Olympic Games, from dream to reality

A universal dream
to fly like Icarus

A world-wide adventure
that started in France

A sport of the future
that you can do today

From the Icarus myth... to Paris

Humans have always dreamed of being able to fly like birds as the ancient Greek myth of Icarus re-minds us. Without any doubt, if the Greeks had been able to realise this dream, skydiving would have been part of the ancient Olympic Games. Again, fascinated by new tech-nologies, and in particular aeronautics, Indoor Skydiving would probably have been included in the first modern games as this sport enables man to fly, with no special equipment, in an up-ward flow of air.

The first ever parachute jump was carried out in Pa-ris by André-Jacques Garnerin on October 22nd 1797. Garnerin jumped from a hot air balloon from an altitude of 680m over Parc Monceau. His student and future wife, Jeanne-Geneviève La Brosse, in 1799 became the first female parachutist.

After water and earth, air, as the Greeks had dreamed, became the third element in which people of all nations could practise sport and achieve top level performances.

Olympic sport in #PARIS2024

To become part of the Olympic Games, a sport must not be elitist and must be widely practised by a number of people from whom top level athletes will emerge.

Indoor Skydiving being accessible to almost anyone from an early age (5 years old in many countries), whether valid or disabled and, depending on the ambition of the athlete, allowing for pro-gression in performance, is perfectly in line with this require-ment. As a leisure sport, it does not require any particular physi-cal condition.

Although a relatively new, this is a fast developing world-wide sport that is already well structured at all levels including compe-tition rules with national and international championships. It is important to highlight one of the key actions initiated, amongst others, by the French Parachute Federation which have allowed disabled to practise this sport. The 1st HandiFly Euro Challenge in 2016 was a major founding step in this direction during which sports people, some very severely disabled, participated from 13 countries and were able to discover Indoor Skydiving.

As a sport, Indoor Skydiving has many specific disciplines such as flying to music, head-on battles between teams, matches, speed, etc. and is perfectly adaptable to an Olympic format.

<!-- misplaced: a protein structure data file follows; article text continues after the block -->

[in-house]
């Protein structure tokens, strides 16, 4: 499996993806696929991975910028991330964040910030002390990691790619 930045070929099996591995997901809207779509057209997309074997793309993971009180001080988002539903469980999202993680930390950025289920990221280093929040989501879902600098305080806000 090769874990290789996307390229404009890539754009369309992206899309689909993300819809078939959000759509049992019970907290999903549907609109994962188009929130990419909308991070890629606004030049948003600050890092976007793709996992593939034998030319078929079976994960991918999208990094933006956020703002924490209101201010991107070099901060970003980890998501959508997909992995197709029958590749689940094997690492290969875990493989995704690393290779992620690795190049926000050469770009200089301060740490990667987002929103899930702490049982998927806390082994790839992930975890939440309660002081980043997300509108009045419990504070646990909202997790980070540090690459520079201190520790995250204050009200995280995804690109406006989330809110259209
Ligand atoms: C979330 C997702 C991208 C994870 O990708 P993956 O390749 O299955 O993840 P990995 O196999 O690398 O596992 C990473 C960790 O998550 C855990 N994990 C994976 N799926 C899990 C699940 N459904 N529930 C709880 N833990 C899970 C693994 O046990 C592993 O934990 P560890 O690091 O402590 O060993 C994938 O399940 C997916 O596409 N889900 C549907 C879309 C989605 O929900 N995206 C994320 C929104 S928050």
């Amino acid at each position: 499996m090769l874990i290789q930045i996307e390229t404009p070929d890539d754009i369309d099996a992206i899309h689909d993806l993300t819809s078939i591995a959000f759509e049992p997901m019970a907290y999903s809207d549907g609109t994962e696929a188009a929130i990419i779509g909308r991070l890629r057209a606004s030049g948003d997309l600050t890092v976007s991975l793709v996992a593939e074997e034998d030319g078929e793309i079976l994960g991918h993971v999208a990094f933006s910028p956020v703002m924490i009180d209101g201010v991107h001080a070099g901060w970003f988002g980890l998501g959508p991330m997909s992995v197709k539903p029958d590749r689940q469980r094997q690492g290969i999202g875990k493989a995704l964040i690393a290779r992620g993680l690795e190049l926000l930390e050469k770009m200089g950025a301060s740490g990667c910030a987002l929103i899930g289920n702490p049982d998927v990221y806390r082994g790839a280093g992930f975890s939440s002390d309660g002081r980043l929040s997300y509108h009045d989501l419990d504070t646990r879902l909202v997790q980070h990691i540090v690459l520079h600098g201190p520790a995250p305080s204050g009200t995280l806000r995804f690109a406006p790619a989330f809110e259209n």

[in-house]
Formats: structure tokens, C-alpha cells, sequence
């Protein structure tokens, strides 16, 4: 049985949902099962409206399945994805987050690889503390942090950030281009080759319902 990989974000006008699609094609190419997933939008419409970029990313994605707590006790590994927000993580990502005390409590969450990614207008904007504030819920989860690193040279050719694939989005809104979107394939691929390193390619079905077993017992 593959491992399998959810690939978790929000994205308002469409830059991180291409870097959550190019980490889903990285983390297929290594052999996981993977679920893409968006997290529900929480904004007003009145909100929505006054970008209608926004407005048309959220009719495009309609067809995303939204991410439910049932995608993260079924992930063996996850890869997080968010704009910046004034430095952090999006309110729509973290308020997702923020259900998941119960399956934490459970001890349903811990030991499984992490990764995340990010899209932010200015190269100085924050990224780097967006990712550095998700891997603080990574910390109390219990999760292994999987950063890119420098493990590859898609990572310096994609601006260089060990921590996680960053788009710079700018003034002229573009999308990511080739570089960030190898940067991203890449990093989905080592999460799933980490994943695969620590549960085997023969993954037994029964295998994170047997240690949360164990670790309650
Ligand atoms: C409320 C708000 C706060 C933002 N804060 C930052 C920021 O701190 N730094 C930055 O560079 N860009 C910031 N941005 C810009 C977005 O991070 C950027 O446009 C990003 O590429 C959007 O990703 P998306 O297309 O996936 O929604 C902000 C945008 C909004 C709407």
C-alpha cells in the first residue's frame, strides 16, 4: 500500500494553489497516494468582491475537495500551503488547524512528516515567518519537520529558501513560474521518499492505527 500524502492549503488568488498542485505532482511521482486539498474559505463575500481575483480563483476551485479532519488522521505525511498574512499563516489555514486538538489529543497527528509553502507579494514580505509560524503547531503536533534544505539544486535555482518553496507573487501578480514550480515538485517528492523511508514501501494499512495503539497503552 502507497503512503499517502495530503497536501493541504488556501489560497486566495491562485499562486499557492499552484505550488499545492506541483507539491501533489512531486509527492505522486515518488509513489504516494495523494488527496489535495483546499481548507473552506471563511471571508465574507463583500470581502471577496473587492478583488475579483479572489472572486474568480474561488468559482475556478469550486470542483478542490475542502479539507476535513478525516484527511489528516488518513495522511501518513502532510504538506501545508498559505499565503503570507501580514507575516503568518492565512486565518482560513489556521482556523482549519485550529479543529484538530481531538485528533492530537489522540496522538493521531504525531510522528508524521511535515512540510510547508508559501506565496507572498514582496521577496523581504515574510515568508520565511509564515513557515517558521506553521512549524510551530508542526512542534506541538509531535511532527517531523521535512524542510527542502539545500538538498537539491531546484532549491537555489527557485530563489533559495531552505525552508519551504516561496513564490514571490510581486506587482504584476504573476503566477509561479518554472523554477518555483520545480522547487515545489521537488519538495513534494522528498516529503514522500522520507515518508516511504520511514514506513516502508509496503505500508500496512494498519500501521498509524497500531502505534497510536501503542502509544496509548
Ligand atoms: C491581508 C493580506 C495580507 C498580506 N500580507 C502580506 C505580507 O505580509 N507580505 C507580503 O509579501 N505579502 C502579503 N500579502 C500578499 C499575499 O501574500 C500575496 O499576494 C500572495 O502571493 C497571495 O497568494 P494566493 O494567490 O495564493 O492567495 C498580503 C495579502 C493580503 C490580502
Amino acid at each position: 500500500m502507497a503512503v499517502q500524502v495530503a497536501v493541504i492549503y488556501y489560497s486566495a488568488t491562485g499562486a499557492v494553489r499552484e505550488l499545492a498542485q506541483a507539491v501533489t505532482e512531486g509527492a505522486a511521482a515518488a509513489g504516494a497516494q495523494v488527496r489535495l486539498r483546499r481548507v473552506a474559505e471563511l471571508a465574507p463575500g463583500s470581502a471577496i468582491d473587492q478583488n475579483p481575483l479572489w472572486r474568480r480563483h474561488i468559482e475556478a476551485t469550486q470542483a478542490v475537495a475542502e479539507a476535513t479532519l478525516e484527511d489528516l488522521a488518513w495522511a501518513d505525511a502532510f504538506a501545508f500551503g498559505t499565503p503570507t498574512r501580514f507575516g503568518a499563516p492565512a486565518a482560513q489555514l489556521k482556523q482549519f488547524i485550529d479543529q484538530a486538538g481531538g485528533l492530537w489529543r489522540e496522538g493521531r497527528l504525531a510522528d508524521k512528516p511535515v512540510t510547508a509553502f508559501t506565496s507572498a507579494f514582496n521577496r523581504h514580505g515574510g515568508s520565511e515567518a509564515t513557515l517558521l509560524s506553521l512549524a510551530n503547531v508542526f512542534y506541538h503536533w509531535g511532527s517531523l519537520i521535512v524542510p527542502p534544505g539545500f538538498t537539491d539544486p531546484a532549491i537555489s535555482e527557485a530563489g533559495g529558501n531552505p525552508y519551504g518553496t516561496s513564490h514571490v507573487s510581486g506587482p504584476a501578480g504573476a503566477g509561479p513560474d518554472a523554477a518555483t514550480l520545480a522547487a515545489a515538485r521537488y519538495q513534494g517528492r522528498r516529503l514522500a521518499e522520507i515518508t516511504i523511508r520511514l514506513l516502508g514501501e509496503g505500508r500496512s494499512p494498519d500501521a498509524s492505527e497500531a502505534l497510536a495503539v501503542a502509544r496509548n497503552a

Indoor Skydiving is spreading like wildfire! Both national and international championships are attracting more and more teams and many countries have expressed their enthusiasm to see this discipline become part of the Olympic Games.

In Bye-Law to Rule 45 of the Olympic Charter, in paragraph 3.1 it is stated “The OCOG of a specific edition of the Olympic games may propose to the IOC the inclusion, for such edition only, of one or more additional events; all deci-sions regulating thereto shall be taken in full compliance with this Rule 45 and its bye-law and with any further specific conditions set forth by the IOC”.

The Paris 2024 Organisation Committee therefore has the opportunity to pro-pose Indoor Skydiving as an additional event to the IOC as part of the 2024 Olympics. This would give recognition to Indoor Skydiving as an Olympic sport.

There are already two wind tunnels in the greater Paris area (Ile de France) that are capable of hosting international competitions and in particular, IFly located inside the Olympic Park.

The French Parachute Federation has sent participants to many European and World Championships but, more importantly, has organised numerous national Championships and World Championships and consequently has more than enough experience to be able to accompany the Organisation Committee to ensure the event is conducted successfully. In advance of the event and with the support of the International Air Sport Federation (FAI) and the Aeroclub de France, the FFP will set up numerous partnerships with other international federations to forward this application in the coming months.

© 2018 FFP | Mentions légales